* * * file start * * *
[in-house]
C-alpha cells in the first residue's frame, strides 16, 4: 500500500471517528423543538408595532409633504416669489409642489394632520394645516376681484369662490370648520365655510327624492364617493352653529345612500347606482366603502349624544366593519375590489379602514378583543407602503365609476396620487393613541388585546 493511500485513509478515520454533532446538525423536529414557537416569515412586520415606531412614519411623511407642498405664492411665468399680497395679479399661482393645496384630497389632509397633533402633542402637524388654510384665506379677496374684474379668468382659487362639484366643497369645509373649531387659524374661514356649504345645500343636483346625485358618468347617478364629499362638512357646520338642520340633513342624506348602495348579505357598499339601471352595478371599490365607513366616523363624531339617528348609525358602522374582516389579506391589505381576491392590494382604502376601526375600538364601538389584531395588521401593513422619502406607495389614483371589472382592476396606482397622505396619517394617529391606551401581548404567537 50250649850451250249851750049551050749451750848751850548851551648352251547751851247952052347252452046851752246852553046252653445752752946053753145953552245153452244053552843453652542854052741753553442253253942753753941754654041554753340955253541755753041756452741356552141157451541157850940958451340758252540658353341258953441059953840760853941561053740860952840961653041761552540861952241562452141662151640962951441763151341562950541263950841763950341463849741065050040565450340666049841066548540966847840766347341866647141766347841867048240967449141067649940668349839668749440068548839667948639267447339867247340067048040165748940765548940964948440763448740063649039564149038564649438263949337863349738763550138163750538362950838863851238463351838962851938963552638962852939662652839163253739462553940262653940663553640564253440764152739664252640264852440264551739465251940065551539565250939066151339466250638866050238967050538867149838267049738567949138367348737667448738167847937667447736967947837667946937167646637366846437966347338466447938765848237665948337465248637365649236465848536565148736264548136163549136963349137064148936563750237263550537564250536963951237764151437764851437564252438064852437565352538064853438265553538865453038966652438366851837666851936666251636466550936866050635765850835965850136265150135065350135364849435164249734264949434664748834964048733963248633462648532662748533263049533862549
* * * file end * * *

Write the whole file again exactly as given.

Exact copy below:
[in-house]
C-alpha cells in the first residue's frame, strides 16, 4: 500500500471517528423543538408595532409633504416669489409642489394632520394645516376681484369662490370648520365655510327624492364617493352653529345612500347606482366603502349624544366593519375590489379602514378583543407602503365609476396620487393613541388585546 493511500485513509478515520454533532446538525423536529414557537416569515412586520415606531412614519411623511407642498405664492411665468399680497395679479399661482393645496384630497389632509397633533402633542402637524388654510384665506379677496374684474379668468382659487362639484366643497369645509373649531387659524374661514356649504345645500343636483346625485358618468347617478364629499362638512357646520338642520340633513342624506348602495348579505357598499339601471352595478371599490365607513366616523363624531339617528348609525358602522374582516389579506391589505381576491392590494382604502376601526375600538364601538389584531395588521401593513422619502406607495389614483371589472382592476396606482397622505396619517394617529391606551401581548404567537 50250649850451250249851750049551050749451750848751850548851551648352251547751851247952052347252452046851752246852553046252653445752752946053753145953552245153452244053552843453652542854052741753553442253253942753753941754654041554753340955253541755753041756452741356552141157451541157850940958451340758252540658353341258953441059953840760853941561053740860952840961653041761552540861952241562452141662151640962951441763151341562950541263950841763950341463849741065050040565450340666049841066548540966847840766347341866647141766347841867048240967449141067649940668349839668749440068548839667948639267447339867247340067048040165748940765548940964948440763448740063649039564149038564649438263949337863349738763550138163750538362950838863851238463351838962851938963552638962852939662652839163253739462553940262653940663553640564253440764152739664252640264852440264551739465251940065551539565250939066151339466250638866050238967050538867149838267049738567949138367348737667448738167847937667447736967947837667946937167646637366846437966347338466447938765848237665948337465248637365649236465848536565148736264548136163549136963349137064148936563750237263550537564250536963951237764151437764851437564252438064852437565352538064853438265553538865453038966652438366851837666851936666251636466550936866050635765850835965850136265150135065350135364849435164249734264949434664748834964048733963248633462648532662748533263049533862549